9.5. Indirect References

We have seen that referencing a variable, $var, fetches its value. But, what about the value of a value? What about $$var?

The actual notation is \$$var, usually preceded by an eval (and sometimes an echo). This is called an indirect reference.

Example 9-24. Indirect Variable References

# ind-ref.sh: Indirect variable referencing.
# Accessing the contents of the contents of a variable.

# First, let's fool around a little.


echo "\$var   = $var"           # $var   = 23
# So far, everything as expected. But ...

echo "\$\$var  = $$var"         # $$var  = 4570var
# Not meaningful. The contents of a memory location pointed to?
# Not useful at this point.

echo "\\\$\$var = \$$var"       # \$$var = $23
#  As expected. The first $ is escaped and pasted on to
#+ the value of var ($var = 23 ).
#  Meaningful, but still not useful. 

# Now, let's start over and do it the right way.

# ============================================== #

a=letter_of_alphabet   # Variable "a" holds the name of another variable.


# Direct reference.
echo "a = $a"          # a = letter_of_alphabet

# Indirect reference.
  eval a=\$$a
# ^^^        Forcing an eval(uation), and ...
#        ^   Escaping the first $ ...
# ------------------------------------------------------------------------
# The 'eval' forces an update of $a, sets it to the updated value of \$$a.
# So, we see why 'eval' so often shows up in indirect reference notation.
# ------------------------------------------------------------------------
  echo "Now a = $a"    # Now a = z


# Now, let's try changing the second-order reference.

echo "\"table_cell_3\" = $table_cell_3"            # "table_cell_3" = 24
echo -n "dereferenced \"t\" = "; eval echo \$$t    # dereferenced "t" = 24
# In this simple case, the following also works (why?).
#         eval t=\$$t; echo "\"t\" = $t"


echo "Changing value of \"table_cell_3\" to $NEW_VAL."
echo "\"table_cell_3\" now $table_cell_3"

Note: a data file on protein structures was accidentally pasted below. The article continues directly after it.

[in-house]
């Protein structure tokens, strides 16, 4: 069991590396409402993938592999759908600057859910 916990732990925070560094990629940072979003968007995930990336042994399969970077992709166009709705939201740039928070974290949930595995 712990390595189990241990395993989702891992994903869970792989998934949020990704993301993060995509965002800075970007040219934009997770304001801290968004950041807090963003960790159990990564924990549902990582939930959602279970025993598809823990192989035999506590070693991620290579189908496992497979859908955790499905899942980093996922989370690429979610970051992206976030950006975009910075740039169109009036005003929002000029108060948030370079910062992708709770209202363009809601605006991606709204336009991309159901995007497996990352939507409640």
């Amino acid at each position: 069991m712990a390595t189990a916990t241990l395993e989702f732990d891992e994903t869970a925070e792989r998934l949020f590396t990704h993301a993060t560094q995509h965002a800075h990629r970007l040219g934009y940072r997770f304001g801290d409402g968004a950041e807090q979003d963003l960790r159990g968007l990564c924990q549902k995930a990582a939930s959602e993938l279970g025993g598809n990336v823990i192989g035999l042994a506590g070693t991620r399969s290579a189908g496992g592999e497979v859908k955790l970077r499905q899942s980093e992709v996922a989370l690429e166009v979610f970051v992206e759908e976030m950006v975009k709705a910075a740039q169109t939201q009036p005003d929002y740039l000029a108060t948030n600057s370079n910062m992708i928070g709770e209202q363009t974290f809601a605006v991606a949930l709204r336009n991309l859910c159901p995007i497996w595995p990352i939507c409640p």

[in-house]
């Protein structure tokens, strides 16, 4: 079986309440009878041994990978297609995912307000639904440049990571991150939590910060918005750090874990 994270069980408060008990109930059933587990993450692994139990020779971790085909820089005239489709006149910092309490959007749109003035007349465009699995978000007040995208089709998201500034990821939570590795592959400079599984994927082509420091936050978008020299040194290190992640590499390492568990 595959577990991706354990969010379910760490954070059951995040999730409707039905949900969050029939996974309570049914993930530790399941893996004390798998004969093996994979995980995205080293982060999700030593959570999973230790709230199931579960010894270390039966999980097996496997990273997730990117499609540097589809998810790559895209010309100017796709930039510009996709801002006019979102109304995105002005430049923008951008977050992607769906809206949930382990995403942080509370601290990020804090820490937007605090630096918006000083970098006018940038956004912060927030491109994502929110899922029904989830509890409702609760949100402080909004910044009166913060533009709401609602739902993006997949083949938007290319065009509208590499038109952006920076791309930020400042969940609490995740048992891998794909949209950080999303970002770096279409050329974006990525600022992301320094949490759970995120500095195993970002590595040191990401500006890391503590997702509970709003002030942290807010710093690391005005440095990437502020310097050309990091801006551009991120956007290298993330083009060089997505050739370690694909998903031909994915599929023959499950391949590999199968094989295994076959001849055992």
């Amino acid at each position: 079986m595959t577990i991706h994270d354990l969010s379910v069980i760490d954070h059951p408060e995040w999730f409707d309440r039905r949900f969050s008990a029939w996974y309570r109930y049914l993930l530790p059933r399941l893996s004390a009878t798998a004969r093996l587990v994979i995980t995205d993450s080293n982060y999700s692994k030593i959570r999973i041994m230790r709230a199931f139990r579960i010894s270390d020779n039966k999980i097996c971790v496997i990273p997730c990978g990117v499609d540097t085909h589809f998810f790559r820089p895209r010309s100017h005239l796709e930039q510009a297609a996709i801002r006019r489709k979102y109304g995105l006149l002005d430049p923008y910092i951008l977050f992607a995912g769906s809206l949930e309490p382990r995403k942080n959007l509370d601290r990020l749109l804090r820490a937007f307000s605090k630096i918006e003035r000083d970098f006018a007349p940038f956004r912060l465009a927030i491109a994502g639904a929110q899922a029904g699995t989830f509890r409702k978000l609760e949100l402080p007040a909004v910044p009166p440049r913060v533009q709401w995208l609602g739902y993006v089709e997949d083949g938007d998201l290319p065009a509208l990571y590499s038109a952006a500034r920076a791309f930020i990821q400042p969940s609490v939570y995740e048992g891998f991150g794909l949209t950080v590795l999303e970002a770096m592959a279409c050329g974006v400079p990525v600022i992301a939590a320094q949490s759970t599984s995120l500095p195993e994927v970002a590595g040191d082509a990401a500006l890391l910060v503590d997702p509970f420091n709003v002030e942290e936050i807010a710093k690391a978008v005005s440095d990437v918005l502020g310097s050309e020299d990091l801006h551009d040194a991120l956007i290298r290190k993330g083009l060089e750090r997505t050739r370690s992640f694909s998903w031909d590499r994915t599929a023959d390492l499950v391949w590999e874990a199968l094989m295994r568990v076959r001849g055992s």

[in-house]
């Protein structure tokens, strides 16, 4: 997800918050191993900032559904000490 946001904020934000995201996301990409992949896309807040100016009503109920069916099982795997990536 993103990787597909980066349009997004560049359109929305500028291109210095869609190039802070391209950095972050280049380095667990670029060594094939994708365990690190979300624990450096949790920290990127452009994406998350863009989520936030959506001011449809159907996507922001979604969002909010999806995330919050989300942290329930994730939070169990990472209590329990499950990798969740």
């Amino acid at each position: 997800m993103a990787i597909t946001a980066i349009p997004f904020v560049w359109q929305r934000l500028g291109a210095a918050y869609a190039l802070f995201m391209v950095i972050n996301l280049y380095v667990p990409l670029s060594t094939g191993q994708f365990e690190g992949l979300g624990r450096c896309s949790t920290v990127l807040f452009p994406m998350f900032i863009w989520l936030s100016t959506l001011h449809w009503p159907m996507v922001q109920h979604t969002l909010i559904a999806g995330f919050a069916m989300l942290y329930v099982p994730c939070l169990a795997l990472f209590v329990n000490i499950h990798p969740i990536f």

echo -n "dereferenced \"t\" now "; eval echo \$$t
# "eval" takes the two arguments "echo" and "\$$t" (set equal to $table_cell_3)


# (Thanks, Stephane Chazelas, for clearing up the above behavior.)

# Another method is the ${!t} notation, discussed in "Bash, version 2" section.
# See also ex78.sh.

exit 0

Of what practical use is indirect referencing of variables? It gives Bash a little of the functionality of pointers in C, for instance, in table lookup. And, it also has some other very interesting applications. . . .

Nils Radtke shows how to build "dynamic" variable names and evaluate their contents. This can be useful when sourcing configuration files.


# ---------------------------------------------
# This could be "sourced" from a separate file.
# ---------------------------------------------

remoteNet=$(eval "echo \$$(echo isdn${isdnOnlineService}RemoteNet)")
remoteNet=$(eval "echo \$$(echo isdnMyProviderRemoteNet)")
remoteNet=$(eval "echo \$isdnMyProviderRemoteNet")
remoteNet=$(eval "echo $isdnMyProviderRemoteNet")

echo "$remoteNet"    #

# ================================================================

#  And, it gets even better.

#  Consider the following snippet given a variable named getSparc,
#+ but no such variable getIa64:

chkMirrorArchs () { 
  if [ "$(eval "echo \${$(echo get$(echo -ne $arch |
       sed 's/^\(.\).*/\1/g' | tr 'a-z' 'A-Z'; echo $arch |
       sed 's/^.\(.*\)/\1/g')):-false}")" = true ]
     return 0;
     return 1;

unset getIa64
chkMirrorArchs sparc
echo $?        # 0
               # True

chkMirrorArchs Ia64
echo $?        # 1
               # False

# Notes:
# -----
# Even the to-be-substituted variable name part is built explicitly.
# The parameters to the chkMirrorArchs calls are all lower case.
# The variable name is composed of two parts: "get" and "Sparc" . . .

Example 9-25. Passing an indirect reference to awk


#  Another version of the "column totaler" script
#+ that adds up a specified column (of numbers) in the target file.
#  This one uses indirect references.


if [ $# -ne "$ARGS" ] # Check for proper no. of command line args.
   echo "Usage: `basename $0` filename column-number"
   exit $E_WRONGARGS


#===== Same as original script, up to this point =====#

# A multi-line awk script is invoked by   awk ' ..... '

# Begin awk script.
# ------------------------------------------------
awk "

{ total += \$${column_number} # indirect reference
     print total

     " "$filename"
# ------------------------------------------------
# End awk script.

#  Indirect variable reference avoids the hassles
#+ of referencing a shell variable within the embedded awk script.
#  Thanks, Stephane Chazelas.

exit 0


This method of indirect referencing is a bit tricky. If the second order variable changes its value, then the first order variable must be properly dereferenced (as in the above example). Fortunately, the ${!variable} notation introduced with version 2 of Bash (see Example 34-2 and Example A-24) makes indirect referencing more intuitive.